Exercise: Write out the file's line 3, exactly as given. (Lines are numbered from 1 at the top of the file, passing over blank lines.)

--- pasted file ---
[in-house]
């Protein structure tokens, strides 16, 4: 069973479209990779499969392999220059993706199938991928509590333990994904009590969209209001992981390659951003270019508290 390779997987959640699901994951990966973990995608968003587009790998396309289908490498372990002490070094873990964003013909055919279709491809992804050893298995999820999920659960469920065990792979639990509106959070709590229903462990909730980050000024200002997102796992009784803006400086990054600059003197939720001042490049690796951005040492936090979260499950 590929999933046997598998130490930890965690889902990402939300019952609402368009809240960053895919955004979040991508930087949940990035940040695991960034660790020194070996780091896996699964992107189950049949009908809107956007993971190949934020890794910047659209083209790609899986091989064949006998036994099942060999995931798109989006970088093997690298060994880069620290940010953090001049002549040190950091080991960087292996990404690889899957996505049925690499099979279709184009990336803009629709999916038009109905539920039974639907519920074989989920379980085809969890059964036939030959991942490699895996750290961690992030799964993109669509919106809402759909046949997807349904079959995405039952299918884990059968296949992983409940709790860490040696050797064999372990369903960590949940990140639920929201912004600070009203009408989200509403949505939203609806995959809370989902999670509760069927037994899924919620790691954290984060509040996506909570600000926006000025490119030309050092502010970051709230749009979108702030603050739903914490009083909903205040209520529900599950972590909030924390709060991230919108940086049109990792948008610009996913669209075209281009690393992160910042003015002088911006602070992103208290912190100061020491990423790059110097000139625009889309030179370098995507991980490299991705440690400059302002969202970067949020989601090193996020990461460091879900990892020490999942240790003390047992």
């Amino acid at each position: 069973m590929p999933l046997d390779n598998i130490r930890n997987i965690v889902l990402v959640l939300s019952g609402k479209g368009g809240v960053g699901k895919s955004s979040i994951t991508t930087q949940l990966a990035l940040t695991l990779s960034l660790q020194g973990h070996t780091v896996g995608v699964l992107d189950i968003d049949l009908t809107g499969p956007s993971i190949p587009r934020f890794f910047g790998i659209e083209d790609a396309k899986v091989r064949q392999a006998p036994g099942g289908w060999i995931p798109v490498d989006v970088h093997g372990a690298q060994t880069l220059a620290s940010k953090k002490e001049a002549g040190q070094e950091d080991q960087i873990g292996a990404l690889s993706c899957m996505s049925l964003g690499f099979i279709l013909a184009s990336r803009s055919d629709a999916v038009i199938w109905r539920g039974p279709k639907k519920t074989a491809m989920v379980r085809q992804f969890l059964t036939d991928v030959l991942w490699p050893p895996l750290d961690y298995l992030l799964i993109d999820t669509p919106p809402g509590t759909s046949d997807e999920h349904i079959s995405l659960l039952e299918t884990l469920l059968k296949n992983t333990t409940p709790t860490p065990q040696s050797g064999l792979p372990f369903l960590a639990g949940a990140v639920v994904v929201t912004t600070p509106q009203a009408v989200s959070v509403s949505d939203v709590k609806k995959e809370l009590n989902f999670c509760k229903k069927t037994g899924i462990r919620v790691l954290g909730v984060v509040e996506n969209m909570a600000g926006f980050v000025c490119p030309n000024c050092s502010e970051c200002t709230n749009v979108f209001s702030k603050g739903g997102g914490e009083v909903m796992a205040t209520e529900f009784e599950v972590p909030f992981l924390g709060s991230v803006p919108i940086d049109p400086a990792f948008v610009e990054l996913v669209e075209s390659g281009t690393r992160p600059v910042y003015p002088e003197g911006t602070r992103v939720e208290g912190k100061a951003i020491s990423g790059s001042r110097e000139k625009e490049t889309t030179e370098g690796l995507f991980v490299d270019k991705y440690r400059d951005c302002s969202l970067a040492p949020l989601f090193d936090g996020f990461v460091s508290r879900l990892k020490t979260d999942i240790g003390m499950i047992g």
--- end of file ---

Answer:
């Amino acid at each position: 069973m590929p999933l046997d390779n598998i130490r930890n997987i965690v889902l990402v959640l939300s019952g609402k479209g368009g809240v960053g699901k895919s955004s979040i994951t991508t930087q949940l990966a990035l940040t695991l990779s960034l660790q020194g973990h070996t780091v896996g995608v699964l992107d189950i968003d049949l009908t809107g499969p956007s993971i190949p587009r934020f890794f910047g790998i659209e083209d790609a396309k899986v091989r064949q392999a006998p036994g099942g289908w060999i995931p798109v490498d989006v970088h093997g372990a690298q060994t880069l220059a620290s940010k953090k002490e001049a002549g040190q070094e950091d080991q960087i873990g292996a990404l690889s993706c899957m996505s049925l964003g690499f099979i279709l013909a184009s990336r803009s055919d629709a999916v038009i199938w109905r539920g039974p279709k639907k519920t074989a491809m989920v379980r085809q992804f969890l059964t036939d991928v030959l991942w490699p050893p895996l750290d961690y298995l992030l799964i993109d999820t669509p919106p809402g509590t759909s046949d997807e999920h349904i079959s995405l659960l039952e299918t884990l469920l059968k296949n992983t333990t409940p709790t860490p065990q040696s050797g064999l792979p372990f369903l960590a639990g949940a990140v639920v994904v929201t912004t600070p509106q009203a009408v989200s959070v509403s949505d939203v709590k609806k995959e809370l009590n989902f999670c509760k229903k069927t037994g899924i462990r919620v790691l954290g909730v984060v509040e996506n969209m909570a600000g926006f980050v000025c490119p030309n000024c050092s502010e970051c200002t709230n749009v979108f209001s702030k603050g739903g997102g914490e009083v909903m796992a205040t209520e529900f009784e599950v972590p909030f992981l924390g709060s991230v803006p919108i940086d049109p400086a990792f948008v610009e990054l996913v669209e075209s390659g281009t690393r992160p600059v910042y003015p002088e003197g911006t602070r992103v939720e208290g912190k100061a951003i020491s990423g790059s001042r110097e000139k625009e490049t889309t030179e370098g690796l995507f991980v490299d270019k991705y440690r400059d951005c302002s969202l970067a040492p949020l989601f090193d936090g996020f990461v460091s508290r879900l990892k020490t979260d999942i240790g003390m499950i047992g």